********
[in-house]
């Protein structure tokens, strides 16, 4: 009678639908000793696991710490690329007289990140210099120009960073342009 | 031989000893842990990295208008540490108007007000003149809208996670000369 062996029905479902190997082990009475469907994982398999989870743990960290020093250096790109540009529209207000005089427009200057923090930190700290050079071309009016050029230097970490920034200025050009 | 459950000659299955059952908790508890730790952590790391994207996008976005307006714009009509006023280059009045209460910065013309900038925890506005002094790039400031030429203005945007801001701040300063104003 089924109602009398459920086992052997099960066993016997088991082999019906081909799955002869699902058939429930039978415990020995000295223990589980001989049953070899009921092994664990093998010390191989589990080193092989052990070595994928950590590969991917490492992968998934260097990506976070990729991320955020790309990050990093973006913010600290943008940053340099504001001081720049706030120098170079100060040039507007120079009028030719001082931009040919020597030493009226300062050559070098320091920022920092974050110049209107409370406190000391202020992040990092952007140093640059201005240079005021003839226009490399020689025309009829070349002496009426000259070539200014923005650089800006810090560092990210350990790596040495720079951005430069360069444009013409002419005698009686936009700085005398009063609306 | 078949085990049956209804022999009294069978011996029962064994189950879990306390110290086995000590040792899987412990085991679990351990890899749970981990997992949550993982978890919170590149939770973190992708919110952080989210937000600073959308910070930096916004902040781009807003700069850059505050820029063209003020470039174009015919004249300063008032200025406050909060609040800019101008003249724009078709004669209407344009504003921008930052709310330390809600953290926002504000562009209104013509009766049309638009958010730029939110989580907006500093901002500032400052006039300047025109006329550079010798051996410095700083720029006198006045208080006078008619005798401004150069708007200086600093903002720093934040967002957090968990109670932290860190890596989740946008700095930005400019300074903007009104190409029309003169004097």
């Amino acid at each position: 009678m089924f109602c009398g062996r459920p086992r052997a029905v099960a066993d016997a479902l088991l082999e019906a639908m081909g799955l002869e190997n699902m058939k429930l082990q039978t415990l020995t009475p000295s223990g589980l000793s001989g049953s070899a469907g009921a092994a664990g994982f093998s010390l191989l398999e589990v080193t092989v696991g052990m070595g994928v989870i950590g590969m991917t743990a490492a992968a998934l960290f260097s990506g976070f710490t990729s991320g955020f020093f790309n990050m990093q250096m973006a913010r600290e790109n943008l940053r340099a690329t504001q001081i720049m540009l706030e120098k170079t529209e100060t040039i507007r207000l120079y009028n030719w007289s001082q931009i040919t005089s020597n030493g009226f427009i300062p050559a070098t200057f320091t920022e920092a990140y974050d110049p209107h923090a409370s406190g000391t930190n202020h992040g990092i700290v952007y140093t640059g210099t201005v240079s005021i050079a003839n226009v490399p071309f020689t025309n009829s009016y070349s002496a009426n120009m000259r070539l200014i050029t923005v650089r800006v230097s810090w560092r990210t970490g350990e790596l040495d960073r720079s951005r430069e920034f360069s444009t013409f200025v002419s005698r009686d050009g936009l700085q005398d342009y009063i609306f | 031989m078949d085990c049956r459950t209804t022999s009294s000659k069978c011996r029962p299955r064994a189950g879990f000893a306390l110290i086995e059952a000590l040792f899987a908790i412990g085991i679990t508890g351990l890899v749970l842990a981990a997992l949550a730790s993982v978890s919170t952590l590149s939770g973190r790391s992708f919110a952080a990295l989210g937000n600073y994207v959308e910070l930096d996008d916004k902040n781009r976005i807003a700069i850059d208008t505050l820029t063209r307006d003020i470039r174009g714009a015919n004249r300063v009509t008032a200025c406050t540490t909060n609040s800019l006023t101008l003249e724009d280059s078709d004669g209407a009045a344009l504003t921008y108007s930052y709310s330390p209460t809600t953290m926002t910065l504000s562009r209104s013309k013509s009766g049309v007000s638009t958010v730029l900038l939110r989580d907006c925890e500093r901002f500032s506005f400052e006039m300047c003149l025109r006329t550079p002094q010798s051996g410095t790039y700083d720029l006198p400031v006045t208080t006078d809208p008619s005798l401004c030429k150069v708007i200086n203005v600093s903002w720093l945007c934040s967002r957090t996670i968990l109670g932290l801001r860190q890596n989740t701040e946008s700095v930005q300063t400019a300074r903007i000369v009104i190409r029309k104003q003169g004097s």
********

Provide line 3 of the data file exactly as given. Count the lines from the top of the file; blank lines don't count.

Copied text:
């Amino acid at each position: 009678m089924f109602c009398g062996r459920p086992r052997a029905v099960a066993d016997a479902l088991l082999e019906a639908m081909g799955l002869e190997n699902m058939k429930l082990q039978t415990l020995t009475p000295s223990g589980l000793s001989g049953s070899a469907g009921a092994a664990g994982f093998s010390l191989l398999e589990v080193t092989v696991g052990m070595g994928v989870i950590g590969m991917t743990a490492a992968a998934l960290f260097s990506g976070f710490t990729s991320g955020f020093f790309n990050m990093q250096m973006a913010r600290e790109n943008l940053r340099a690329t504001q001081i720049m540009l706030e120098k170079t529209e100060t040039i507007r207000l120079y009028n030719w007289s001082q931009i040919t005089s020597n030493g009226f427009i300062p050559a070098t200057f320091t920022e920092a990140y974050d110049p209107h923090a409370s406190g000391t930190n202020h992040g990092i700290v952007y140093t640059g210099t201005v240079s005021i050079a003839n226009v490399p071309f020689t025309n009829s009016y070349s002496a009426n120009m000259r070539l200014i050029t923005v650089r800006v230097s810090w560092r990210t970490g350990e790596l040495d960073r720079s951005r430069e920034f360069s444009t013409f200025v002419s005698r009686d050009g936009l700085q005398d342009y009063i609306f | 031989m078949d085990c049956r459950t209804t022999s009294s000659k069978c011996r029962p299955r064994a189950g879990f000893a306390l110290i086995e059952a000590l040792f899987a908790i412990g085991i679990t508890g351990l890899v749970l842990a981990a997992l949550a730790s993982v978890s919170t952590l590149s939770g973190r790391s992708f919110a952080a990295l989210g937000n600073y994207v959308e910070l930096d996008d916004k902040n781009r976005i807003a700069i850059d208008t505050l820029t063209r307006d003020i470039r174009g714009a015919n004249r300063v009509t008032a200025c406050t540490t909060n609040s800019l006023t101008l003249e724009d280059s078709d004669g209407a009045a344009l504003t921008y108007s930052y709310s330390p209460t809600t953290m926002t910065l504000s562009r209104s013309k013509s009766g049309v007000s638009t958010v730029l900038l939110r989580d907006c925890e500093r901002f500032s506005f400052e006039m300047c003149l025109r006329t550079p002094q010798s051996g410095t790039y700083d720029l006198p400031v006045t208080t006078d809208p008619s005798l401004c030429k150069v708007i200086n203005v600093s903002w720093l945007c934040s967002r957090t996670i968990l109670g932290l801001r860190q890596n989740t701040e946008s700095v930005q300063t400019a300074r903007i000369v009104i190409r029309k104003q003169g004097s």